How insurance companies can break ‘bad digitisation’

Digital technologies present huge value to insurers and their customers. New systems can transform pricing, distribution, underwriting and claims processes.

They can provide easy access to rich data that enhances the customer experience through product personalisation, while eliminating clunky manual handling.

If only adopting new technologies was as simple as the solutions they present.

Technology updates remain a challenge across the insurance industry. A recent insurance industry trends report from financial services technology company Earnix shows that of the 298 insurance executives surveyed in Australia, the United States and Europe, 90 per cent don’t have full operation modernisation strategies and many depend too heavily on legacy and multiple third-party systems. This results in workflow bottlenecks, inefficiencies, errors and cumbersome workarounds.

Business services software platform MYOB has dubbed such challenges as ‘bad digitisation’. Its 2022 study shows Australian and New Zealand small to medium-sized businesses lose one day’s work a week due to a lack of software integration.
Worse still, they are spending A$1.77 billion a year on unused software subscriptions.

A challenging legacy

Simone Dossetor, CEO of Insurtech Australia, says many insurers are still weighed down by legacy systems.

There are several reasons for this. “For example, when acquisitions occur — which is not uncommon in the insurance industry — a company also acquires a legacy technology platform,” Dossetor says.

“Even if they’re using the same platform it might be a different version, so often they’re running multiple versions of multiple claims systems, which they may just patch together.”

Dossetor adds that some insurers also have a history of “long-running major transformation projects, which haven’t been successful”.

“I think there is certainly a sense of caution around trying to go down that path again, and that’s why you also get so many businesses that want a particular capability and just go out and buy another subscription, or do something separately, rather than taking an integrated approach.”

Dale Smith, co-chair of InsurTechNZ and CEO and founder of insurtech company JAVLN, says another challenge is that insurers in countries like Australia and New Zealand have been “largely under-serviced” when it comes to technology.

“There are big international software vendors who have under-invested and not innovated well enough to keep the industry up to where it should be from a technology perspective,” he says.

“I’m seeing some technology from the 1990s still being used. Technology from that era is hard to integrate and hard to innovate on top of.”

Inefficiency and risk

Bad digitisation presents many risks to insurers. Inefficiency is just one of them.

As an example, 32 per cent of respondents in the Earnix report say that it currently takes 7–12 months to make an underwriting rule change and deploy it into production.

Modern technology platforms are built with application programming interfaces (APIs), which allow for two or more computer programs to communicate with each other.

They can be used to connect brokers and carriers, eliminate the need for manual underwriting processes and allow data to be shared seamlessly. Without APIs, legacy systems require manual data input.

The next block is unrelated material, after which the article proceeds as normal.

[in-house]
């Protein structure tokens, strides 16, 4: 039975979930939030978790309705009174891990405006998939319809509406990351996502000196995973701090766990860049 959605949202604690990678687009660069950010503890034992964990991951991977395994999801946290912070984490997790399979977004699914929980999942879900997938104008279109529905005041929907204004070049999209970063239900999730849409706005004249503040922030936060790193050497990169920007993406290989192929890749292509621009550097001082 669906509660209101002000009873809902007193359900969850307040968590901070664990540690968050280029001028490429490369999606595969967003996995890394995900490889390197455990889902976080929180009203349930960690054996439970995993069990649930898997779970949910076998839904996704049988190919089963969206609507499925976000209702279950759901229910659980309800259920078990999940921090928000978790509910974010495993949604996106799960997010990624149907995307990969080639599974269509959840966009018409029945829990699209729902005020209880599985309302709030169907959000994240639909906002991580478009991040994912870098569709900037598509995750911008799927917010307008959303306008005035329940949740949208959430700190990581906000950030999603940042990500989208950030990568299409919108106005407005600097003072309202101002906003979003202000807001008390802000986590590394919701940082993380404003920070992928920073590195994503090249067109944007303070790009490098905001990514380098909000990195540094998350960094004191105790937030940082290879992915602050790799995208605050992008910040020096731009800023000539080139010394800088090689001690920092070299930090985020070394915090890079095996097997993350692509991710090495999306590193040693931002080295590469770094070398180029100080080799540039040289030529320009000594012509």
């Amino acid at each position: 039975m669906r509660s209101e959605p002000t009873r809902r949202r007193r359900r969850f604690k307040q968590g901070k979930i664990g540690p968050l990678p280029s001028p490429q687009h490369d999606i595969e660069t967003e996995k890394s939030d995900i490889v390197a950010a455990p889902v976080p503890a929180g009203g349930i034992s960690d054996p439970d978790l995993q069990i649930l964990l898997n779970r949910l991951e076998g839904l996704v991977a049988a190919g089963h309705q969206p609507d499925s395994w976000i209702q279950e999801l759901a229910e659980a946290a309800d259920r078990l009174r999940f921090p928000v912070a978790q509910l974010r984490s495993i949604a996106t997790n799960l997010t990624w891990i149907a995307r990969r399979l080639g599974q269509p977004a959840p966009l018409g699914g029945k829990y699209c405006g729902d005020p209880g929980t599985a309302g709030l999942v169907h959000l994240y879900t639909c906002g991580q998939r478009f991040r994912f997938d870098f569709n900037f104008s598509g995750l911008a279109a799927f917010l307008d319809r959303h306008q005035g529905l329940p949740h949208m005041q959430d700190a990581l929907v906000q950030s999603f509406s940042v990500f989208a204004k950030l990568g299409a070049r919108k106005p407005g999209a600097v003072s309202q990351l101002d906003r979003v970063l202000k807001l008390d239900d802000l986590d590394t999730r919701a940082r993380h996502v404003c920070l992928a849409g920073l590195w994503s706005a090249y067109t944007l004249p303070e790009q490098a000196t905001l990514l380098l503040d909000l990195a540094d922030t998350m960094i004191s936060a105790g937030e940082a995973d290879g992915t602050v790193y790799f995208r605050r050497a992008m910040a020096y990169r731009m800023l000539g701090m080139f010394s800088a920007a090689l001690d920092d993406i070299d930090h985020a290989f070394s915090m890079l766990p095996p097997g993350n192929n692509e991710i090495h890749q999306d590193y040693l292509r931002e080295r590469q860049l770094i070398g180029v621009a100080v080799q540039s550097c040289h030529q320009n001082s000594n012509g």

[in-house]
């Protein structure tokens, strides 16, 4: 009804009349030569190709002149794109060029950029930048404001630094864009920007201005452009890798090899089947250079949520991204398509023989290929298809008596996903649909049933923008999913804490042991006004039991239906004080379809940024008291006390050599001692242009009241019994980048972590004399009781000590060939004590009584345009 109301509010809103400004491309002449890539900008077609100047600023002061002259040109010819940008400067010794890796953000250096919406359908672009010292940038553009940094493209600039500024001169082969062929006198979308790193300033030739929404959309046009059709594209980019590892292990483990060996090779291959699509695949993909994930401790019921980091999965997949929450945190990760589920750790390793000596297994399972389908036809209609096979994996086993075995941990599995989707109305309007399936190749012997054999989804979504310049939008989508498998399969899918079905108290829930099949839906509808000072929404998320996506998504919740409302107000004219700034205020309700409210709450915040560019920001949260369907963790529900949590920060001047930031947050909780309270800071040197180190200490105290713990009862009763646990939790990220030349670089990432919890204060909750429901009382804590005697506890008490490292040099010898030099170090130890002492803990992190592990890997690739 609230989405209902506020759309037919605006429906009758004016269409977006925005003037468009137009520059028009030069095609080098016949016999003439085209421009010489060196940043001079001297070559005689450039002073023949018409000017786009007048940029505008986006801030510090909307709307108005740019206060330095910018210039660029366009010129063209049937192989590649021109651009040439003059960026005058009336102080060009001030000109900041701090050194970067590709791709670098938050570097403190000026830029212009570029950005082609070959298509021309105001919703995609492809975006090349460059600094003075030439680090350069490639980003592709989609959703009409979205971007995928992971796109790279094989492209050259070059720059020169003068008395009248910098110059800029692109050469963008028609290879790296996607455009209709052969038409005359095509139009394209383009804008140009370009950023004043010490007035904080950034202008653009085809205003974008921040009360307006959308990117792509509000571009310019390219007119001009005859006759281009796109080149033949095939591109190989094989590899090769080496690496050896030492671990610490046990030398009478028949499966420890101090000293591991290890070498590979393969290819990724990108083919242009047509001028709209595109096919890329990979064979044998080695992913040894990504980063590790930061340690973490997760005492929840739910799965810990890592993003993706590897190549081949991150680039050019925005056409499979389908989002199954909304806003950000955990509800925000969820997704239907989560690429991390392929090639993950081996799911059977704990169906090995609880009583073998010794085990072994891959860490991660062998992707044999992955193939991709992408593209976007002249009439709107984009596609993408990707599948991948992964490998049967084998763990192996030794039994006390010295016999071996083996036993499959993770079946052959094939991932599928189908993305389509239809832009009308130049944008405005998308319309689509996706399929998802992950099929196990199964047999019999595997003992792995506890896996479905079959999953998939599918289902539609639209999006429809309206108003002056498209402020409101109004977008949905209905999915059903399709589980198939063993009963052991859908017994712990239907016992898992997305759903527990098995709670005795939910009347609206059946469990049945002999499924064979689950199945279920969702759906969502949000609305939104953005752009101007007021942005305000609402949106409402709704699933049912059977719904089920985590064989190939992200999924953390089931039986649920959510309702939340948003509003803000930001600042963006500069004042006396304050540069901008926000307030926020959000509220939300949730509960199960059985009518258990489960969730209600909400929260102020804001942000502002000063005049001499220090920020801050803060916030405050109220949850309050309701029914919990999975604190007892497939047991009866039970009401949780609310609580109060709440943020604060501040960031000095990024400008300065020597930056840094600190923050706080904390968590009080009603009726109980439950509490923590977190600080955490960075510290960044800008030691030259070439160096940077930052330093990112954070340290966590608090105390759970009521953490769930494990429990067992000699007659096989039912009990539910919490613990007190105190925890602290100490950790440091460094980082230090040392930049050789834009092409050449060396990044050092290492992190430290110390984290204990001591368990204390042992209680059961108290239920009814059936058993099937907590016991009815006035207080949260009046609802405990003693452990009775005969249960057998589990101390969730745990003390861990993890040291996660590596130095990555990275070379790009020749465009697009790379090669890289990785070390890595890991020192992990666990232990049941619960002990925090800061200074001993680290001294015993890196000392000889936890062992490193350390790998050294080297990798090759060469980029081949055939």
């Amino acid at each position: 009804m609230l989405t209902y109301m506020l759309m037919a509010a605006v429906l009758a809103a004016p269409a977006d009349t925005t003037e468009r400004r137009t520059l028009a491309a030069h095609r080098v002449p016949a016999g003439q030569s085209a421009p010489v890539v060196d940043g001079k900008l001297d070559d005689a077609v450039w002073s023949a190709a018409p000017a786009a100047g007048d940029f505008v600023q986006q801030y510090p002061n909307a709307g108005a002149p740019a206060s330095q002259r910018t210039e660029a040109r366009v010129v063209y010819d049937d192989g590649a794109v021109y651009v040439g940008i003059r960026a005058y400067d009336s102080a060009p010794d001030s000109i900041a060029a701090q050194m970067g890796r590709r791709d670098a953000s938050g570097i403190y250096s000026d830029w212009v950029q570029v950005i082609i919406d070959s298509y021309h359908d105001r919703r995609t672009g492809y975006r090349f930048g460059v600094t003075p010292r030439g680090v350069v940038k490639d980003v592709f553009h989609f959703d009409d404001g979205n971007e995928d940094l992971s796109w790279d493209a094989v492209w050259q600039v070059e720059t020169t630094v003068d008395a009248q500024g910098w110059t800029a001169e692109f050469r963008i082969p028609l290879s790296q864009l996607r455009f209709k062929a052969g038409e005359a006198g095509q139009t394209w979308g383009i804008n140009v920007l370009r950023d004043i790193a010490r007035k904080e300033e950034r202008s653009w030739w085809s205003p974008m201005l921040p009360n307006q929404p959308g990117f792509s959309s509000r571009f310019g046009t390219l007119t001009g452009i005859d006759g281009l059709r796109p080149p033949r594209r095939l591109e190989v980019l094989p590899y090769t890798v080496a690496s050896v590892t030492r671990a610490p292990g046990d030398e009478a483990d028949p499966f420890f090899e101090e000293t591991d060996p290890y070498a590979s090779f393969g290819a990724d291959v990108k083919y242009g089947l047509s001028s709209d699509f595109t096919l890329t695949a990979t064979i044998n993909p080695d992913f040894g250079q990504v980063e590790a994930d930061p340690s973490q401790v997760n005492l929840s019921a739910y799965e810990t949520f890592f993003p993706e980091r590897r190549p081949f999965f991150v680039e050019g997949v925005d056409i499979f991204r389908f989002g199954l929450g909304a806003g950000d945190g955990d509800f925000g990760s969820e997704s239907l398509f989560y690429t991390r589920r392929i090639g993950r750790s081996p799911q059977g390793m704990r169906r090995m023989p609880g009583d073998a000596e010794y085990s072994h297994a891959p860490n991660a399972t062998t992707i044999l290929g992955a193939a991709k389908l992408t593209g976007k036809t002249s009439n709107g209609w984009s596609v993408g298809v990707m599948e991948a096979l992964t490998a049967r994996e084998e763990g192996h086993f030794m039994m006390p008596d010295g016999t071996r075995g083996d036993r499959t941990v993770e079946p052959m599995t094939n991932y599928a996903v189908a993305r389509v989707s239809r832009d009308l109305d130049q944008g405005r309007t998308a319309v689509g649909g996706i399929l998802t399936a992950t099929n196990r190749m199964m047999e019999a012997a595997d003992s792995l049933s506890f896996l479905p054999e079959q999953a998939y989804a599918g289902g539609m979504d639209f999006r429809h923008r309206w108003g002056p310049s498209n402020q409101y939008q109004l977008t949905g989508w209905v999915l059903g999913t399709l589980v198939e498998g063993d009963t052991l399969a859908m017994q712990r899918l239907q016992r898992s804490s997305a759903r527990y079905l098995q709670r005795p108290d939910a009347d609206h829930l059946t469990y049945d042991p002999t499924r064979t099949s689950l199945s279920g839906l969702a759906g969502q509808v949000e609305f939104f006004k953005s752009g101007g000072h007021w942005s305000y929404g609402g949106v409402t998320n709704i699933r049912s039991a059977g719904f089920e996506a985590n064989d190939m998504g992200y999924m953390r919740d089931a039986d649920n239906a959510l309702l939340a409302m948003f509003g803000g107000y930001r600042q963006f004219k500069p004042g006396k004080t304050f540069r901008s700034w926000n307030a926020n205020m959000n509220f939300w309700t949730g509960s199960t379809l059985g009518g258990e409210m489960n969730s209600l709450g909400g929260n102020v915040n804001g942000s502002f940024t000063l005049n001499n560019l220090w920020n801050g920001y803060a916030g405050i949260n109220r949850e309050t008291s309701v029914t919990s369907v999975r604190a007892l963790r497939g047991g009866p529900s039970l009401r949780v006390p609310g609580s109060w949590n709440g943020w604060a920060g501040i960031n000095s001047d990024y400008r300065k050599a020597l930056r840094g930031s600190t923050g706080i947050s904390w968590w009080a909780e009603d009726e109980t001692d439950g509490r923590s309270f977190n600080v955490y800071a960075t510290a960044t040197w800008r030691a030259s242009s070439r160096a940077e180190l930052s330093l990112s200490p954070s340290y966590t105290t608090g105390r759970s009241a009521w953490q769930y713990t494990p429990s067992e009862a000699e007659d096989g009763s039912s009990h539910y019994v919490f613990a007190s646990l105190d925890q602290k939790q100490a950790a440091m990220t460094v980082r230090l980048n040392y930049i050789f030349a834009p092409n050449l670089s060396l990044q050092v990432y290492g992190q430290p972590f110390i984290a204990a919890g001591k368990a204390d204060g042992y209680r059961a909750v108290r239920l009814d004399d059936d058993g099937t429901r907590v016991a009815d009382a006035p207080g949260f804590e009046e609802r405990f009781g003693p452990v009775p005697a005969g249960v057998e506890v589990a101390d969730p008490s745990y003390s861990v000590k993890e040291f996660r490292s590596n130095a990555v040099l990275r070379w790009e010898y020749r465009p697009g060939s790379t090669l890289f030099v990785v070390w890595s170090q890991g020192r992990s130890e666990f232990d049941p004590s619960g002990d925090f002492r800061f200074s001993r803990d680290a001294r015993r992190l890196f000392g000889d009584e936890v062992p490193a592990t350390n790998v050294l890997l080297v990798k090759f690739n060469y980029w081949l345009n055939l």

“From an integration perspective, technology vendors and their customers — being either insurance companies or brokers — often aren’t integrated with external data sources, such as address lookups and valuation information or pricing premiums,” says Smith.

“This means the user has to enter the same dataset multiple times to get what they need. “All this data entry just doesn’t need to happen. It’s not efficient, it takes too long and it also creates opportunities for human error to creep in.”

Dossetor says bad digitisation also presents challenges around talent attraction and retention.
“People become frustrated because they’re doing manual workarounds and they’re not working efficiently because they’ve got to upgrade multiple systems, or they’re working with old technology,” she says.

Along with productivity challenges, Dossetor says bad digitisation also creates cyber risks.
“You’re going to have multiple security exposures that you need to manage if you’ve got data in different platforms,” she says.

Drew Schnehage, managing director of insurtech business Innovation Group Australia, says legacy software and poor tech integration also risk compromising the customer experience.

“Different customers have different nuances and insurers need to be able to cater for them,” she says. “Legacy platforms tend to offer traditional, inflexible solutions that don’t account for or cater to individual customer needs, so everybody gets painted with the same brush and the ability to analyse data to identify different types of risks just isn’t available.”

New lease on life insurance

For Asteron Life New Zealand, improving the customer experience was a key driver of a recent digital upgrade to its underwriting systems.

Adrianne Lowe, Asteron Life’s chief underwriter, explains that the upgrade involved moving from its on-premises digital system to a cloud-based solution.

“We wanted to remove the reliance on technology teams to be able to make business-as-usual changes to our digital delivery,” she says.

“The cloud-based solution puts underwriting rule changes and any upgrades firmly in the hands of the business.

For example, the underwriting rules engine is the foundation for life insurers to improve both operational efficiency and the customer experience. If you are reliant on having developers on board to roll through changes, you’re also in competition with other parts of the business for those same developers, and so you could be waiting a long time.”